Watch ASX Copper Stocks: Copper Craze Coming as Boom Imminent

Watch ASX Copper Stocks: Copper Craze Coming as Boom Imminent

Dear Reader,

I left you last week with the idea that the massive expansion in the money supply was leaking into everything from bitcoin to copper and zinc.

The two latter commodities hit new highs last week. A big list of ASX copper stocks is a must. You can expect an astonishing speculative mania if the copper price really blows.

Here’s why. If you scan the ASX for gold stocks, you’ll find hundreds. Gold prospects can always attract financing and investment.

The list gets a whole lot shorter when you start talking about other metals.

This is one reason why commodity booms can be so prodigious.

For example, I have been reporting in these notes for a decade now. The last big copper run was back in 2010/11.

The whole time, hopefully a few copper projects have floated and sunk into obscurity, the price has rallied then dumped and interest has withered as other sectors caught the speculative interest.

And yet the demand for copper is essential to modern life in a myriad of forms. The proposed surge in electric vehicles merely adds what we can term ‘the exciting cause’.

But the investment into copper mines and projects really hasn’t been there for a long time now.

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That means any hint of a shortage could see the copper price barnstorming up. It’s already moving strongly. See for yourself:

Port Phillip Publishing

Source: Optuma

[Click to open in a new window]

It’s not as if high copper grades are easy to come by in the best of times, either.

And governments just continue to pour money on top of this potential speculative bonfire.

From Reuters:

British finance minister Rishi Sunak will announce the heaviest public borrowing since World War Two when he spells out his spending plans next week after the biggest economic crash in over 300 years…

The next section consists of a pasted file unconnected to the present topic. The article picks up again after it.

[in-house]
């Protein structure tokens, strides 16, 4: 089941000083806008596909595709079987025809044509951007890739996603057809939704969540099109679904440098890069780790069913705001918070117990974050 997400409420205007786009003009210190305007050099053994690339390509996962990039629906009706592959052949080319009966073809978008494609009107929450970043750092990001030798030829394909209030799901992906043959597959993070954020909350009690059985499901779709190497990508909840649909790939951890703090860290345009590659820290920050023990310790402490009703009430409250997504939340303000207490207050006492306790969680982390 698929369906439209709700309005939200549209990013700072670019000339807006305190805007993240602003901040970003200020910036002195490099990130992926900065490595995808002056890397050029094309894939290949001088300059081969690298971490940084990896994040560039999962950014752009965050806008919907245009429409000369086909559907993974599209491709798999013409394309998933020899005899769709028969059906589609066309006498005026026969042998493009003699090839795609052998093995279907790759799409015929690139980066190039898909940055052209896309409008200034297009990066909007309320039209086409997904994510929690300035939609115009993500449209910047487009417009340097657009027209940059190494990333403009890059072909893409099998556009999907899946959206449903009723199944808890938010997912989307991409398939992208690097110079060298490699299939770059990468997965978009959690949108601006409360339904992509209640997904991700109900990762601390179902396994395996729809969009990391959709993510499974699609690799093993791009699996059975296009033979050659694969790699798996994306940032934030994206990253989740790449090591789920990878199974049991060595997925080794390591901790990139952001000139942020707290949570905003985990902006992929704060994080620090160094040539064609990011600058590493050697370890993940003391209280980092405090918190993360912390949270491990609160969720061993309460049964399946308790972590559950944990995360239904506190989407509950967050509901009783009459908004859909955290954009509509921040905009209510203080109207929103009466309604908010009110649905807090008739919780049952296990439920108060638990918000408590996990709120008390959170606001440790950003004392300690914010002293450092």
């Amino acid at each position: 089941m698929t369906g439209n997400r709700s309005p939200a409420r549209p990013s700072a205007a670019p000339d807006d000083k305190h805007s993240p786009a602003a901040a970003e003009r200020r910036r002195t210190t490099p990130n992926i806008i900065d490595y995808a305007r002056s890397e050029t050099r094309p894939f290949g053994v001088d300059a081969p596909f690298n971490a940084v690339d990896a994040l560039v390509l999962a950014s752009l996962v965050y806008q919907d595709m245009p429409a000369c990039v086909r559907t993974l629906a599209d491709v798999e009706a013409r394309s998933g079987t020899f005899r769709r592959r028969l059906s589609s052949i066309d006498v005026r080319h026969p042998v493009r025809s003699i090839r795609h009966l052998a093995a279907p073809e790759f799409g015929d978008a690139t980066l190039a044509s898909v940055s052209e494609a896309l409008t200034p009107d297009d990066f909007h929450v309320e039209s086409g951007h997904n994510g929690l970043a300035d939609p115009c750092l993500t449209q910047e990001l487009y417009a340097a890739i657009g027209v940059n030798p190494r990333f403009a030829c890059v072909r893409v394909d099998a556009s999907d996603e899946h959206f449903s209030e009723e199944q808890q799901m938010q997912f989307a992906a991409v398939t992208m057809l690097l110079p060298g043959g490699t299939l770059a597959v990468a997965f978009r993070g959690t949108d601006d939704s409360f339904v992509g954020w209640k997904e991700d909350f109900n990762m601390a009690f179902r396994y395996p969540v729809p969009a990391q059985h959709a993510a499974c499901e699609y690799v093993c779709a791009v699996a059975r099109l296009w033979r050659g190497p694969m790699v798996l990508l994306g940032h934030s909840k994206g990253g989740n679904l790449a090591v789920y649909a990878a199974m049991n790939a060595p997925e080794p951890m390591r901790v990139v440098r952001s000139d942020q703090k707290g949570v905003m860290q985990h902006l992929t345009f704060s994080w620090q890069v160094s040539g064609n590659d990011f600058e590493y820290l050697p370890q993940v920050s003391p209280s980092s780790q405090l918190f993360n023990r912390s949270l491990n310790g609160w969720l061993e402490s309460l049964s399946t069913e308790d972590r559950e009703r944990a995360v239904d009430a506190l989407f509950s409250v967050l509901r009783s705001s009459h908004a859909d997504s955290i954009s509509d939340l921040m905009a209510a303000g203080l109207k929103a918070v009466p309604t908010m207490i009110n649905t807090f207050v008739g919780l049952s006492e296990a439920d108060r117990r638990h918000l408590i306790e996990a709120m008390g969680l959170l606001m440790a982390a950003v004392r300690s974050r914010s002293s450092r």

Government borrowing this financial year is likely to be around 400 billion pounds, according to Citi, while HSBC has forecast 365 billion pounds.

This is equivalent to between 17% and 20% of GDP, well above its 10% peak at the height of the global financial crisis.’

And don’t forget we have the US stimulus package to come somewhere in 2021 if the US government gets settled eventually.

What to Watch During the Commodity Boom

There’s a big old commodity boom brewing in my view.

All the elements are there for it to happen; years of underinvestment and investor disinterest, lots of building and spending to cause a demand shock, plus a weakening US dollar to kick prices along too.

I’ll admit something else. I expected this to happen a few years ago. So did a few others I respect.

The drawdown has gone on longer than anyone thought possible, as is the way of markets.

That doesn’t mean you can be indiscriminate. Oil is unlikely to go over $50 anytime soon you would think.

There’s too much of it around, and demand is problematic before you even get to the climate implications.

And I simply cannot get excited about uranium, though there are plenty in the market prepared to back this idea.

I no longer bother trading or investing in anything except where I have high conviction.

The future of energy is solar as far as I’m concerned. But I don’t begrudge anyone making a buck if I’m wrong, early or both.

The logical plays for a commodity boom — if this thesis is correct — is copper, rare earths, and the base metals. Lithium may have run already in the short term…but the longer-term case looks very solid.

Such an outcome would likely pressure the Aussie dollar higher. Despite the media blather about interest rate differentials, the Aussie is much more tightly correlated with commodity prices.

A rising currency could add extra appeal to Aussie stocks for those investment fund managers with an eye to two catalysts instead of one. Therefore, my bias is to think Aussie stocks could outperform US stocks over the next year or two.

My friend and colleague Greg Canavan showed a chart last week that Aussie stocks haven’t been this cheap relative to US stocks in decades.

One reason is that the big US tech stocks are wildly profitable and innovative, and we don’t have the equivalent here in Australia.

But we do have a solid natural resource sector that, globally, has been out of favour for a long time.

But with bonds as an asset class now barely generating a return, if any, commodities look astonishingly cheap on a relative basis. And all that money governments and central banks are pumping out has to go somewhere.

Buckle up for what could be an exciting 12 months.

PS: Why Australia is set to become the next ‘gold epicentre’ — which could result in a HUGE spike in Aussie gold stock prices. Click here to learn more.